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Happenings

  • POTW exhibit at WSU through April 5, 2013
  • POTW exhibit in Portland May 3 - June 14, 2013

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Human Health Effects

Radioactive Contaminants of Concern


Radioactive and toxic substances used in the production of plutonium and its resulting waste are dangerous to both Hanford workers and the public. These substances may have been inhaled or ingested through drinking water.

All of the following radioactive contaminants have reached the groundwater at Hanford.

Strontium (Sr-90) is a radioactive isotope with a half-life of 29 years. Sr-90 is a byproduct of the fission of uranium and plutonium in nuclear reactors and nuclear weapons. It is not harmful unless ingested or inhaled. It can bioaccumulate in the bones and bone marrow and replace calcium in the human body, causing bone tumors and blood cell cancers.

Tritium is the only radioactive isotope of hydrogen. It has a half-life of 12 years. As with all ionizing radiation, exposure to tritium increases the risk of developing cancer. About 80 percent of tritium in the environment is from former nuclear weapons production and fallout from past testing. At Hanford, tritium in the groundwater was produced by irradiation of reactor cooling water.

Technetium-99 (Tc-99) is a silver-gray, radioactive metal that is manufactured. It has a half-life of 210,000 years. Technetium-99 has no significant industrial use. It is found primarily in radioactive wastes from former nuclear weapons facilities as a byproduct from the operation of nuclear reactors. According to the Environmental Protection Agency, most Tc-99 in the environment comes from detonation of nuclear weapons (especially atmospheric weapons tests), nuclear reactor airborne emissions, nuclear fuel reprocessing plant emissions, and facilities that treat or store radioactive waste. Ingestion is the primary way people are exposed to Tc-99, either by eating contaminated food or drinking contaminated water. Exposure to technetium-99 increases the likelihood of developing cancer.

Iodine-129 is a radioactive isotope in spent nuclear fuel and in the waste from operating nuclear reactors and fuel reprocessing plants. Iodine moves through soil to the groundwater and represents one of the largest contaminated groundwater plumes at Hanford. The half-life of iodine-129 is more than 15 million years. When ingested, it is concentrated in the thyroid gland where it may cause cancer in humans.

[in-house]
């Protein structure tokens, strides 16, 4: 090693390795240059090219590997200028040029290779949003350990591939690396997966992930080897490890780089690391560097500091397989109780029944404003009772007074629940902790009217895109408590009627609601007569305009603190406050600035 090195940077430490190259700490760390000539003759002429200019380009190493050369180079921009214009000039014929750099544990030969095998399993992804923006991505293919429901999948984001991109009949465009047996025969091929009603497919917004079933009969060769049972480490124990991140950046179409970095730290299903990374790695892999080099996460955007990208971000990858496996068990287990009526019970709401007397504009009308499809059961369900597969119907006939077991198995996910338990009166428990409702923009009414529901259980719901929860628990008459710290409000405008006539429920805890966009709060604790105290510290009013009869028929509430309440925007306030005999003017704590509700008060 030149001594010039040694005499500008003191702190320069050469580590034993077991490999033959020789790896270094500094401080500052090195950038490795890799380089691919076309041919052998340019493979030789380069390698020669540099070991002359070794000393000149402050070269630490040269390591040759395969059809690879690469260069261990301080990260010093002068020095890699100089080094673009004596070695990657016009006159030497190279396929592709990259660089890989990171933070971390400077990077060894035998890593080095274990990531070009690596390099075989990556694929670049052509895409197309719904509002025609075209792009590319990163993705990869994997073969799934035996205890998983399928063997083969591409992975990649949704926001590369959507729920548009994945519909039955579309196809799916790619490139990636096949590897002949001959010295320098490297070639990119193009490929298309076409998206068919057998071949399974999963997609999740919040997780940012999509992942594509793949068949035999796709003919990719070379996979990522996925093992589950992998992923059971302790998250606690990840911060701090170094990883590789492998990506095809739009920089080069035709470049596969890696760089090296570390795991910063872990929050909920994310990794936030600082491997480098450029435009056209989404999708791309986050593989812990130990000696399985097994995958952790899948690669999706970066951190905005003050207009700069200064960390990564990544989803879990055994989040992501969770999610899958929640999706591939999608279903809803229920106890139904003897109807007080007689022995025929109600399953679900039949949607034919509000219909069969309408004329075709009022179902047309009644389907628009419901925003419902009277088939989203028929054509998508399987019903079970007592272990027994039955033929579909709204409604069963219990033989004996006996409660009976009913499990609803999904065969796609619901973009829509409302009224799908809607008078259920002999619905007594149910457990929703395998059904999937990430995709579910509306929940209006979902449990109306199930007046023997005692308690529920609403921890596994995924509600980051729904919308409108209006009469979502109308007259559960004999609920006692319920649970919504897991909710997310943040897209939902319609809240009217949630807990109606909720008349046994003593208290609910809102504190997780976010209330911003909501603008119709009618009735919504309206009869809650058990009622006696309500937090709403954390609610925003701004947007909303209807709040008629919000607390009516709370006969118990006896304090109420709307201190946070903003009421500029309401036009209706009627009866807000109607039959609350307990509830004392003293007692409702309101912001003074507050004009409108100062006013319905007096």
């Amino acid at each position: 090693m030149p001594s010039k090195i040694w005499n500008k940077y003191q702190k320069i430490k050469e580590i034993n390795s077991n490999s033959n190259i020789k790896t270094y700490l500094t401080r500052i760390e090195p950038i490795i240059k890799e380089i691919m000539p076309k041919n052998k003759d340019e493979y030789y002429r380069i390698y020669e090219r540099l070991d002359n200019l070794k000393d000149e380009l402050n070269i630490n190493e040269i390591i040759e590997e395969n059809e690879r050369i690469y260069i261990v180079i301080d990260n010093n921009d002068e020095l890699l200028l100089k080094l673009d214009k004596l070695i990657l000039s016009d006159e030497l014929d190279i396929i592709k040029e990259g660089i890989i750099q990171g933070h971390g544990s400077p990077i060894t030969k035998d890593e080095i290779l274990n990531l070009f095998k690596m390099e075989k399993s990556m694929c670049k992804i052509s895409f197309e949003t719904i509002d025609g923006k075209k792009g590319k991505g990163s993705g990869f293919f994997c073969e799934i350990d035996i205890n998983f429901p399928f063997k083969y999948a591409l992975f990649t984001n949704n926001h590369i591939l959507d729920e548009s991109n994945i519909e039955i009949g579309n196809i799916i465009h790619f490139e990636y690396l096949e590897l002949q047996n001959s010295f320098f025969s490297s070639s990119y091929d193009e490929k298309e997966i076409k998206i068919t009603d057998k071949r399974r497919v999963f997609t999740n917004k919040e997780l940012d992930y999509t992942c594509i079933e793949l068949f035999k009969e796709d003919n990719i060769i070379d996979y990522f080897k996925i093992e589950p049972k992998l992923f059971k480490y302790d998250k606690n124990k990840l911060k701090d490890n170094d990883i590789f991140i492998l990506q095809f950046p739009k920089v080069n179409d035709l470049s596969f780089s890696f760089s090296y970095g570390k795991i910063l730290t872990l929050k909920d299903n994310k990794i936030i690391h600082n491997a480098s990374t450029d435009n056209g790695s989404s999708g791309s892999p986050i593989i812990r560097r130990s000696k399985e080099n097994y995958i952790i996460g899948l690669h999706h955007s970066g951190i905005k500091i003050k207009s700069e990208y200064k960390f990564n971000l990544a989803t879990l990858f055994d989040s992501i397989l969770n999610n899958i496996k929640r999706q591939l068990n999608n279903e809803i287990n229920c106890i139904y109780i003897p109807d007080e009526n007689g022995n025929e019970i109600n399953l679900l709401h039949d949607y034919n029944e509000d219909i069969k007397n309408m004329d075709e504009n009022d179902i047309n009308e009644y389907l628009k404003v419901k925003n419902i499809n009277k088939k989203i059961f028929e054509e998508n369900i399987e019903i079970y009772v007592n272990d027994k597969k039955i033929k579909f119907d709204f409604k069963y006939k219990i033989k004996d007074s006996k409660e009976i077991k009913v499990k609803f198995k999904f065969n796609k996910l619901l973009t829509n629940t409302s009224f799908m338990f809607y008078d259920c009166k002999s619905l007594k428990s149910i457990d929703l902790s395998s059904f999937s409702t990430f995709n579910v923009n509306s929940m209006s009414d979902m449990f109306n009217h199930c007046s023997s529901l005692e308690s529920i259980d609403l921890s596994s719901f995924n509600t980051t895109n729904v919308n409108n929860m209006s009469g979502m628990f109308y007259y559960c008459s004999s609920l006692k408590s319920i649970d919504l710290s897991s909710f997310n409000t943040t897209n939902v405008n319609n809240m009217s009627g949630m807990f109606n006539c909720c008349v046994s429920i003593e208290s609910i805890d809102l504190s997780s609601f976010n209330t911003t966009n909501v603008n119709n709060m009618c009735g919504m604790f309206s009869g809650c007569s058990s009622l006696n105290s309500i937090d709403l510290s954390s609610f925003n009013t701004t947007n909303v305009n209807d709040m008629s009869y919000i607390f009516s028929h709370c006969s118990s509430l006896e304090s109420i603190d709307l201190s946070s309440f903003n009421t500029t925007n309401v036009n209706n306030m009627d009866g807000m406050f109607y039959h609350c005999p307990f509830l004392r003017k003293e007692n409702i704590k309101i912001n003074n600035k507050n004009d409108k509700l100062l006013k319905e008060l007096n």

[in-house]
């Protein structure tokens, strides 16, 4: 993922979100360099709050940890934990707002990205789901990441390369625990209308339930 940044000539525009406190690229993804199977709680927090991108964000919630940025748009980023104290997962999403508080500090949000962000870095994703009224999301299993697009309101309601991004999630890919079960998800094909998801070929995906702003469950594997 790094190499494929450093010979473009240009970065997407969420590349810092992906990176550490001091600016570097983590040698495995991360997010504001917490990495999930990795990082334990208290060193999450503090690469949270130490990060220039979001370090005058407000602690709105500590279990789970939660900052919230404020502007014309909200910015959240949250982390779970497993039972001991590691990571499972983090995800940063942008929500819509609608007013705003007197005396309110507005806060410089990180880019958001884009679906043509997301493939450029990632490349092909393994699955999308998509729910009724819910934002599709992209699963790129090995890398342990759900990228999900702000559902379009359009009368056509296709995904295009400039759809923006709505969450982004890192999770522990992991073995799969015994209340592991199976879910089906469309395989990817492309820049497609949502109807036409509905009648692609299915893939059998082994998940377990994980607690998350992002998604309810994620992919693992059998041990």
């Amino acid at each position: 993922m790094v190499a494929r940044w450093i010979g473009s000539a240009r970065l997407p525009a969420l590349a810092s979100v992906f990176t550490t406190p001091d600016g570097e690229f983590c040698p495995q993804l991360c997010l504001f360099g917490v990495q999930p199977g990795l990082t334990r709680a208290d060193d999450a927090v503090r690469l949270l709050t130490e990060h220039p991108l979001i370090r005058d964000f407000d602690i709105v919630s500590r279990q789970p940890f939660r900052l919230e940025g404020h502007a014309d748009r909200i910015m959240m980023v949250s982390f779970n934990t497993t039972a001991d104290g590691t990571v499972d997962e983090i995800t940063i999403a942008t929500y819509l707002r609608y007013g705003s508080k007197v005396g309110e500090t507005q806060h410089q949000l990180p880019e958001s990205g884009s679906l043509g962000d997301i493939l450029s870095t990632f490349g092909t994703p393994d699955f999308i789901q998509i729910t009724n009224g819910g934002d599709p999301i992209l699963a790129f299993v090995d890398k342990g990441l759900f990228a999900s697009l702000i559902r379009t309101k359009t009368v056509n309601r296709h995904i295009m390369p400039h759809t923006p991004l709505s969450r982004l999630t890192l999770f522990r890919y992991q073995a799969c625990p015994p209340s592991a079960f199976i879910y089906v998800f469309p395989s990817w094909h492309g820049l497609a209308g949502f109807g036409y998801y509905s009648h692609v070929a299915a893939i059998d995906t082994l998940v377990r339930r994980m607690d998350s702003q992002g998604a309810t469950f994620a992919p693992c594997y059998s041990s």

Carbon 14 is a naturally occurring radioactive isotope of carbon, best known for its use in radiocarbon dating. It has a half-life of 5,700 years and is present in the low-level radioactive wastes at Hanford. Large amounts of carbon 14 were also released to the atmosphere as a result of nuclear weapons testing. It can enter the body through inhalation, contaminated drinking water, or contaminated food. The health hazard of carbon 14 is associated with cell damage caused by the ionizing radiation that results from radioactive decay, with the potential for subsequent cancers.

Uranium is both radioactive and toxic. It is a naturally occurring element that is very dense and heavy. The greatest health risk from large intakes of uranium is toxic damage to the kidneys. Uranium-238 is used to produce plutonium-239, which was the primary mission at Hanford. It is mildly radioactive and has a half-life of 4.5 billion years. The U.S. Department of Energy (USDOE) only considered the radioactivity of uranium, not its toxicity, in its modeling. Uranium-238 is a primary groundwater contaminant in the 300 Area at Hanford.

WPSR Discussion on Hanford and Human Health Risks


This section provides a detailed discussion of the harms that exposure to radiation and toxic substances can have on humans as well as site specific effects associated with Hanford.

USDOE Hanford Environmental Dose Reconstruction Project


Use this interactive map to track the annual air concentration of Iodine-131, a bi-product of nuclear production, since the 1940s. This tool also allows you to view the reach of this air contamination from its creation point in the Richland area to other parts of the state and region.

Studies and Research on Human Health Effects from Hanford


The Washington State Department of Health operated the Hanford Health Information Network until 2000. These sites offer a wide variety of information on health issues related to Hanford and exposure to radioactive chemicals.

Environmental Justice Report by US Department of Energy


This report serves as an evaluation of the potential for low income or minority populations to be adversely affected by storage of tank waste at Hanford.

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